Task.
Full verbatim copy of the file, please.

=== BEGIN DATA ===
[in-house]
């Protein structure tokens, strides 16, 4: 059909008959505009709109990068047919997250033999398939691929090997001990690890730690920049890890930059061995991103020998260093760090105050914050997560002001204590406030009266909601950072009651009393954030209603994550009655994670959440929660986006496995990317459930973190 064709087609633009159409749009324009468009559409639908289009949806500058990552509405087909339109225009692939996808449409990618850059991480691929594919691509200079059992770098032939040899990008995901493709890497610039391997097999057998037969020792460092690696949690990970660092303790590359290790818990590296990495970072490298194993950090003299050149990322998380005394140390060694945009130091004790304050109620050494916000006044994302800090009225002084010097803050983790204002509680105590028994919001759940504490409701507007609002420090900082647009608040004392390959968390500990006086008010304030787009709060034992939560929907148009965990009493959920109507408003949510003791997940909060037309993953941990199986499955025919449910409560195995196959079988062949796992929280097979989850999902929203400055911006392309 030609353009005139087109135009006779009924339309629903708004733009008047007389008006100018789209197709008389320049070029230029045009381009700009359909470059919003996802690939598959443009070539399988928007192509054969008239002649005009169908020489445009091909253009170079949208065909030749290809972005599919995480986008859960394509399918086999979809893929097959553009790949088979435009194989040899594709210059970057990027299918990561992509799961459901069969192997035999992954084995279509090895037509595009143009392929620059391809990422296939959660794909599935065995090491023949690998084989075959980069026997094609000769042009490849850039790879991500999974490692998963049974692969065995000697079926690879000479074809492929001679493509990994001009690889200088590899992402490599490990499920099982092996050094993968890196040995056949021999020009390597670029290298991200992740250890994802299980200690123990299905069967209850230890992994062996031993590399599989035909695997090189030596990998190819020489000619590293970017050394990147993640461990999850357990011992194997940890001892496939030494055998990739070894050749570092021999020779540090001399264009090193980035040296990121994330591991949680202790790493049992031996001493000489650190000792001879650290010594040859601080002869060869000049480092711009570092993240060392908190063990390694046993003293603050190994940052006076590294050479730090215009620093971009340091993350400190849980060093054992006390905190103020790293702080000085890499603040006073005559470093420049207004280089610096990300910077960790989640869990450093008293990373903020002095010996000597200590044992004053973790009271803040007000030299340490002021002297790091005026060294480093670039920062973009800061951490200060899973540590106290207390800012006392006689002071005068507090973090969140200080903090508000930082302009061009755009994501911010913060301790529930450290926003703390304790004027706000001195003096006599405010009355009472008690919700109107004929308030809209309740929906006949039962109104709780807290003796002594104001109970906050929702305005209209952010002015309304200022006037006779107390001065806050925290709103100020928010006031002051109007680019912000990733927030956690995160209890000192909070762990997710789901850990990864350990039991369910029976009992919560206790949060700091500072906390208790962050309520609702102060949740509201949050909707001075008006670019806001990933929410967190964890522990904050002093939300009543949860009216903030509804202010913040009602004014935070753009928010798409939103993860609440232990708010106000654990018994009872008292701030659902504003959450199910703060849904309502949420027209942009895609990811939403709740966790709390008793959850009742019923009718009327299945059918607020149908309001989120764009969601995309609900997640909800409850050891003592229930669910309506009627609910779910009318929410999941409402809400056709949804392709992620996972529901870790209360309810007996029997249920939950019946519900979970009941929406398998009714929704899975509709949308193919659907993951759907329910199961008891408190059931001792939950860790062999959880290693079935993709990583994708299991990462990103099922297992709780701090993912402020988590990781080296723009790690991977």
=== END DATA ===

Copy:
[in-house]
């Protein structure tokens, strides 16, 4: 059909008959505009709109990068047919997250033999398939691929090997001990690890730690920049890890930059061995991103020998260093760090105050914050997560002001204590406030009266909601950072009651009393954030209603994550009655994670959440929660986006496995990317459930973190 064709087609633009159409749009324009468009559409639908289009949806500058990552509405087909339109225009692939996808449409990618850059991480691929594919691509200079059992770098032939040899990008995901493709890497610039391997097999057998037969020792460092690696949690990970660092303790590359290790818990590296990495970072490298194993950090003299050149990322998380005394140390060694945009130091004790304050109620050494916000006044994302800090009225002084010097803050983790204002509680105590028994919001759940504490409701507007609002420090900082647009608040004392390959968390500990006086008010304030787009709060034992939560929907148009965990009493959920109507408003949510003791997940909060037309993953941990199986499955025919449910409560195995196959079988062949796992929280097979989850999902929203400055911006392309 030609353009005139087109135009006779009924339309629903708004733009008047007389008006100018789209197709008389320049070029230029045009381009700009359909470059919003996802690939598959443009070539399988928007192509054969008239002649005009169908020489445009091909253009170079949208065909030749290809972005599919995480986008859960394509399918086999979809893929097959553009790949088979435009194989040899594709210059970057990027299918990561992509799961459901069969192997035999992954084995279509090895037509595009143009392929620059391809990422296939959660794909599935065995090491023949690998084989075959980069026997094609000769042009490849850039790879991500999974490692998963049974692969065995000697079926690879000479074809492929001679493509990994001009690889200088590899992402490599490990499920099982092996050094993968890196040995056949021999020009390597670029290298991200992740250890994802299980200690123990299905069967209850230890992994062996031993590399599989035909695997090189030596990998190819020489000619590293970017050394990147993640461990999850357990011992194997940890001892496939030494055998990739070894050749570092021999020779540090001399264009090193980035040296990121994330591991949680202790790493049992031996001493000489650190000792001879650290010594040859601080002869060869000049480092711009570092993240060392908190063990390694046993003293603050190994940052006076590294050479730090215009620093971009340091993350400190849980060093054992006390905190103020790293702080000085890499603040006073005559470093420049207004280089610096990300910077960790989640869990450093008293990373903020002095010996000597200590044992004053973790009271803040007000030299340490002021002297790091005026060294480093670039920062973009800061951490200060899973540590106290207390800012006392006689002071005068507090973090969140200080903090508000930082302009061009755009994501911010913060301790529930450290926003703390304790004027706000001195003096006599405010009355009472008690919700109107004929308030809209309740929906006949039962109104709780807290003796002594104001109970906050929702305005209209952010002015309304200022006037006779107390001065806050925290709103100020928010006031002051109007680019912000990733927030956690995160209890000192909070762990997710789901850990990864350990039991369910029976009992919560206790949060700091500072906390208790962050309520609702102060949740509201949050909707001075008006670019806001990933929410967190964890522990904050002093939300009543949860009216903030509804202010913040009602004014935070753009928010798409939103993860609440232990708010106000654990018994009872008292701030659902504003959450199910703060849904309502949420027209942009895609990811939403709740966790709390008793959850009742019923009718009327299945059918607020149908309001989120764009969601995309609900997640909800409850050891003592229930669910309506009627609910779910009318929410999941409402809400056709949804392709992620996972529901870790209360309810007996029997249920939950019946519900979970009941929406398998009714929704899975509709949308193919659907993951759907329910199961008891408190059931001792939950860790062999959880290693079935993709990583994708299991990462990103099922297992709780701090993912402020988590990781080296723009790690991977």